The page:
Are Mosquito Bites Dangerous?

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The Truth About the Dangers of Mosquito Bites

Given all the media attention that these pests get, it’s hard to know whether we should be afraid of mosquitoes or not. Are they simply pests or are they really the flying disease transmitters that we hear about over and over again? The unfortunate news is that they’re both. While your chance of contracting a life-threatening disease from a mosquito bite is extremely minimal, it’s important to know what diseases mosquitoes carry and what the symptoms may look like.


If you’re well prepared you’ll know how to act quickly if you, or someone you know, contracts a disease from a mosquito bite. While serious mosquito-transmitted diseases are uncommon in the US, some people are very allergic to mosquitoes and will experience strong symptoms simply as a reaction to a bite. There are many levels of allergic reactions to mosquitoes; some of us experience an unusual amount of swelling in response to a bite, and other people can go into anaphylactic shock.

Sensitive to Mosquito Bites?

Are you wondering why you’re the one who always seems to end up with more mosquito bites than everyone else? Being a preferred victim of mosquitoes is not something you’ve made up! Mosquitoes have several methods for choosing their prey, and the more criteria you meet, the more likely you are to end up as a tasty summer treat.

Mosquitoes find their victims by detecting heat and carbon dioxide. This means that if you’ve recently exercised, or if you’re overweight or pregnant, mosquitoes will pick you out among a group of people. Scientists haven’t been able to uncover the reasoning behind all of the odd preferences of mosquitoes. These biting insects also exhibit a preference for those with O-type blood, and people with high amounts of uric acid, lactic acid, or ammonia in their body.

Mosquito Bite Complications and Infections

Most mosquito bites won’t cause anything more than a mild allergic reaction. However, in some parts of the world people are at a much higher risk for contracting infectious diseases from their mosquito bites. Mosquitoes transmit many life-threatening illnesses. Many of them are much more common in warmer parts of the world, but encephalitis and West Nile Virus are both present in the lower 48. If you’ve been bitten by a mosquito and you begin to exhibit symptoms such as headache, fever, and extremely low energy, you may have contracted a mosquito-borne illness. The additional symptoms vary between the different diseases.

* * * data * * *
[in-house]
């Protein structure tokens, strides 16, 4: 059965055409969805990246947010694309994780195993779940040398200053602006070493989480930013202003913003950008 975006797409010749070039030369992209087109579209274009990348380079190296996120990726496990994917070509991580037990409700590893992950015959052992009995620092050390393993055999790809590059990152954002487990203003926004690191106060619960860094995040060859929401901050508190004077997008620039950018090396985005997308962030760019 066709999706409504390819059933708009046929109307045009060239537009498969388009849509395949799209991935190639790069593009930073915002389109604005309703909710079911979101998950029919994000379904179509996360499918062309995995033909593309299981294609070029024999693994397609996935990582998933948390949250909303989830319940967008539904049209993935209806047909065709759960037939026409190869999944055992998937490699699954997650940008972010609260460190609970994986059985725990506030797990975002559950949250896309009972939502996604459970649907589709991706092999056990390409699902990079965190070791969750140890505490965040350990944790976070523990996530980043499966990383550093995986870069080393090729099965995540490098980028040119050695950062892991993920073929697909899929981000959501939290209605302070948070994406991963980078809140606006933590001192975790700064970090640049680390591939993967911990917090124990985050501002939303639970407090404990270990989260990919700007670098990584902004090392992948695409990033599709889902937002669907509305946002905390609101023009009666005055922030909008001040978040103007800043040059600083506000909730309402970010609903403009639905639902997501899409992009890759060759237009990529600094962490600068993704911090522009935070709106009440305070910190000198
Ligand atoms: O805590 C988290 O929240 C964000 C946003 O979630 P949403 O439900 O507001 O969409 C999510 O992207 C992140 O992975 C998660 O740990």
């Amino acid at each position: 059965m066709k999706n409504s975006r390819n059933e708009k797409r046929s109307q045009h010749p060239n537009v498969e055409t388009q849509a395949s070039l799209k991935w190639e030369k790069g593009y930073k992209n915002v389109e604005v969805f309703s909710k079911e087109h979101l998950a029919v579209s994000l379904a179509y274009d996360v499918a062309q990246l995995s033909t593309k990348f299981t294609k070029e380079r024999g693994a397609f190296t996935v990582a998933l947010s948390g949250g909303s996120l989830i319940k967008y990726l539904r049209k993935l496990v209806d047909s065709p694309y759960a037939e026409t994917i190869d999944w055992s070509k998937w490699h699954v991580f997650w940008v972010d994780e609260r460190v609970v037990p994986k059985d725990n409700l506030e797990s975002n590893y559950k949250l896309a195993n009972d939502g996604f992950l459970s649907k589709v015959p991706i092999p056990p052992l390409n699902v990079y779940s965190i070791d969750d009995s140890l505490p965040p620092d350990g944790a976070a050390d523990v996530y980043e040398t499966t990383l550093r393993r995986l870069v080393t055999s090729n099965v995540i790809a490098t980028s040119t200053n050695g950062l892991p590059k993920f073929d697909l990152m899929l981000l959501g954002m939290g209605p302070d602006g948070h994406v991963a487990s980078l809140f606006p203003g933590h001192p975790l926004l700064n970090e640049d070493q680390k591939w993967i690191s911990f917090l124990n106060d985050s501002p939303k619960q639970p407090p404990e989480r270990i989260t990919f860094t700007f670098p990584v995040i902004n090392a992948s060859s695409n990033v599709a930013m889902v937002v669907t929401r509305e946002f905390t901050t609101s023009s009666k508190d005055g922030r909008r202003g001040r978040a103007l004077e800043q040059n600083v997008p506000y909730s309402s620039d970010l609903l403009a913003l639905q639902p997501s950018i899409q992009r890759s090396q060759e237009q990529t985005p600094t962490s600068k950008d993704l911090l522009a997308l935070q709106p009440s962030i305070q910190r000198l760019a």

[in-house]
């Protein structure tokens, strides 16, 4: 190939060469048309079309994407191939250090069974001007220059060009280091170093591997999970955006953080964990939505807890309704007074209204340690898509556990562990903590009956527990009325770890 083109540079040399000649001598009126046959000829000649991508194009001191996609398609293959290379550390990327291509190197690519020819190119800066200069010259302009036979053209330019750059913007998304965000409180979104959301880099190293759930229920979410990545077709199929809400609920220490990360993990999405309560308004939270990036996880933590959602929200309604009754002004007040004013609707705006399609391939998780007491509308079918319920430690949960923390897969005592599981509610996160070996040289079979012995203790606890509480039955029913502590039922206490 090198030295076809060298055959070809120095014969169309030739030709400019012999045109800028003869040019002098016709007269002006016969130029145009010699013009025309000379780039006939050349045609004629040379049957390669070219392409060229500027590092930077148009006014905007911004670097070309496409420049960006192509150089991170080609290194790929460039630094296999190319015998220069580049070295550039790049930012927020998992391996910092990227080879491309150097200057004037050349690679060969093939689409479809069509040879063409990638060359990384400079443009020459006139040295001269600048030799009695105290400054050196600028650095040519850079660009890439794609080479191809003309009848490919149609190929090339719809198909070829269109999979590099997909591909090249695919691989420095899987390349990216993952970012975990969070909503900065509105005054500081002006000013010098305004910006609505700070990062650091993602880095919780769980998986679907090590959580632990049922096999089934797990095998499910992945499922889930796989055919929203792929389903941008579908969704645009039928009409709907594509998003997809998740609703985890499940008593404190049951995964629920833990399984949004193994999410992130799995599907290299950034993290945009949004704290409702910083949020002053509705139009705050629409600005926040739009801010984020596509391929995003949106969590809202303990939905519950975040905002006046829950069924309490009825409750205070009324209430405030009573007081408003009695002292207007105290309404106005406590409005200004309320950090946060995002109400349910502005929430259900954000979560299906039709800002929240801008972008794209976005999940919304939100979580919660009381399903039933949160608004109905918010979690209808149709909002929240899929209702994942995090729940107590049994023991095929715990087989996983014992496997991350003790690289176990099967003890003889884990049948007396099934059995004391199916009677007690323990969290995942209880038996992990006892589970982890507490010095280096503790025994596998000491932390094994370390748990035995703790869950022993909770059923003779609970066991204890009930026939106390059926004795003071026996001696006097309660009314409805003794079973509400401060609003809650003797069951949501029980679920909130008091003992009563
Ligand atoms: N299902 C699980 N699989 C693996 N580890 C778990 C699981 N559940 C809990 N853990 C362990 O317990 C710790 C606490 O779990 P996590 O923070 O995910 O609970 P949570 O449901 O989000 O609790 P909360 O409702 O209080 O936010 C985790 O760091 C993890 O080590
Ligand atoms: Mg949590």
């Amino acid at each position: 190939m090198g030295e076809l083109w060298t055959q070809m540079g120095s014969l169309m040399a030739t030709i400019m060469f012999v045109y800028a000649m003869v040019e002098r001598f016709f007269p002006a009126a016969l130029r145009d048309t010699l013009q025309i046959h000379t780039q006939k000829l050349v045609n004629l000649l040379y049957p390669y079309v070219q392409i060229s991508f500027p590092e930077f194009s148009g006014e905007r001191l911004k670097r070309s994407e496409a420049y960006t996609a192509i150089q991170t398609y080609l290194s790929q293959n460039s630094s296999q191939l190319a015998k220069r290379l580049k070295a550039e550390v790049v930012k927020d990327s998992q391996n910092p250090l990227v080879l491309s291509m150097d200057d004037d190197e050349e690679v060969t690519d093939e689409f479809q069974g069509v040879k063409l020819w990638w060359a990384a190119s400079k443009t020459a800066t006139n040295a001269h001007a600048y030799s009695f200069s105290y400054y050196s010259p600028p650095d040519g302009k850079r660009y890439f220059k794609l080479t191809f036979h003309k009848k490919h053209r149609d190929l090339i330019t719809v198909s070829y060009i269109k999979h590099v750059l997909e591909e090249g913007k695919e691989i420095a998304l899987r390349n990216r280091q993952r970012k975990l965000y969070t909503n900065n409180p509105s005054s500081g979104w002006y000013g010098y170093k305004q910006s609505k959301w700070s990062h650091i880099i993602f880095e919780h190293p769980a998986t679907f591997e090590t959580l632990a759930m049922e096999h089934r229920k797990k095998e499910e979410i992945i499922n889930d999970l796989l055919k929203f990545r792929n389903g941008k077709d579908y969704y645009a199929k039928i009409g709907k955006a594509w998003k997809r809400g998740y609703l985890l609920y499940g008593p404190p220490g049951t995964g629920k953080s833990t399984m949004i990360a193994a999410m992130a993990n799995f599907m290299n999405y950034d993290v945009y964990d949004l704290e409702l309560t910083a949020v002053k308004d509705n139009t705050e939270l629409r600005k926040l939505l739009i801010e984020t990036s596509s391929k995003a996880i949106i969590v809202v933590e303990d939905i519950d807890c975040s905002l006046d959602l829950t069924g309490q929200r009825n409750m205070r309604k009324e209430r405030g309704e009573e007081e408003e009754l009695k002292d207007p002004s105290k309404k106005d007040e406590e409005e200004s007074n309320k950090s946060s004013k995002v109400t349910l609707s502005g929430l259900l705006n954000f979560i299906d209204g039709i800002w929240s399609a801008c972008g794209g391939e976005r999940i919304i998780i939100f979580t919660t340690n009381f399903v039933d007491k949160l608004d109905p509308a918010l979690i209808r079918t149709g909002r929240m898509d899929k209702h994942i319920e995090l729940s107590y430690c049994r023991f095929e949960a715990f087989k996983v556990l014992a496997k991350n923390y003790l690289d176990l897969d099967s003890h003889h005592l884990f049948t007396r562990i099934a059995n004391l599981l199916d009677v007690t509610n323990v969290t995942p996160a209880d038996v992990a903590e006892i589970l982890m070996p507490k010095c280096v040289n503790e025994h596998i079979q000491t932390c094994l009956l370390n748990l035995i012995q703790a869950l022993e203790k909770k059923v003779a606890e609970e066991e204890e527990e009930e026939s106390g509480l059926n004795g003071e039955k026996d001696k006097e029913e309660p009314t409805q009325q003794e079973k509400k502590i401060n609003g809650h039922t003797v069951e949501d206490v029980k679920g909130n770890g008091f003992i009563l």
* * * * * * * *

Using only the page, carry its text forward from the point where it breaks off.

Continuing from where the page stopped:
Malaria causes simultaneous chills, sweating, and a general sense of unease. West Nile Virus, on the other hand, will make you vomit and induce body aches and pains. Zika Virus, which has been proven to cause serious birth defects when a pregnant woman is infected, results in a large reddish rash, soreness in the joints, and conjunctivitis. Dengue Fever, yet another disease transmitted by mosquitoes, can cause pain behind the eyes, joint pain, and in some severe cases will result in bleeding gums. Yellow Fever causes a mixed bag of reactions ranging from red face, tongue and eyes, to sensitivity to light, back pain, chills, and vomiting. Chikungunya will plague its victim with a severe rash, coupled with joint pain and swelling.

Seek medical attention if you have a fever of 101°F or above, a persistent headache, unusual joint pain, nausea, or trouble breathing. These diseases require immediate medical attention and cannot be cured with home remedies. Hold your horses! If you have a slight headache in the summer, don’t immediately attribute it to a dangerous virus. Remember that there are many other causes for headache and bodily discomfort, many of which can be solved by getting enough sleep, drinking enough water, and engaging in regular exercise.

How Do You Know if You’re Allergic to Mosquito Bites?

identifymosquitobites2The source of the itchy bumps that almost everyone experiences after a mosquito bite is the immune response. All people are at least a little bit allergic to mosquito saliva, which a female leaves in your skin after feeding. Some people may exhibit more serious allergic reactions, and in the most serious cases, anaphylaxis.

If your mosquito bites are larger than a quarter, or if you experience hives, lesions, or a very broad itch radius around a bite, you may have a more serious form of mosquito allergy. Knowing how your body reacts to mosquito bites can help you to be more prepared in the case of a reaction. If you start to have trouble breathing contact emergency services immediately.

Take Preventative Action for Mosquito Control

Mosquito control is an important part of keeping your family happy and healthy during the summer months. No one wants their summer to be ruined by a mosquito infestation, or even worse, a serious illness. The first and simplest step to any mosquito control plan is to remove any standing water on your property. Female mosquitoes lay their eggs in standing water, and no body of water is too small for these little creatures. Small puddles, coffee cups left out in the rain, or old tires are all great places for mosquito eggs to mature.

Take personal measures to prevent mosquito bites. Don’t spend time outside during dawn or dusk, as these are mosquitoes’ preferred hunting times. Wear light long-sleeved layers as often as possible to create a physical barrier between your skin and the mosquitoes. Make sure that mosquitoes don’t have easy access to the inside of your home; never leave doors open during the summer, and repair any holes or rips in window or door screens.

In most cases it’s necessary to get the help of a professional in order to keep the number of mosquitoes on your property at a safe, low level. 


February 15, 2019

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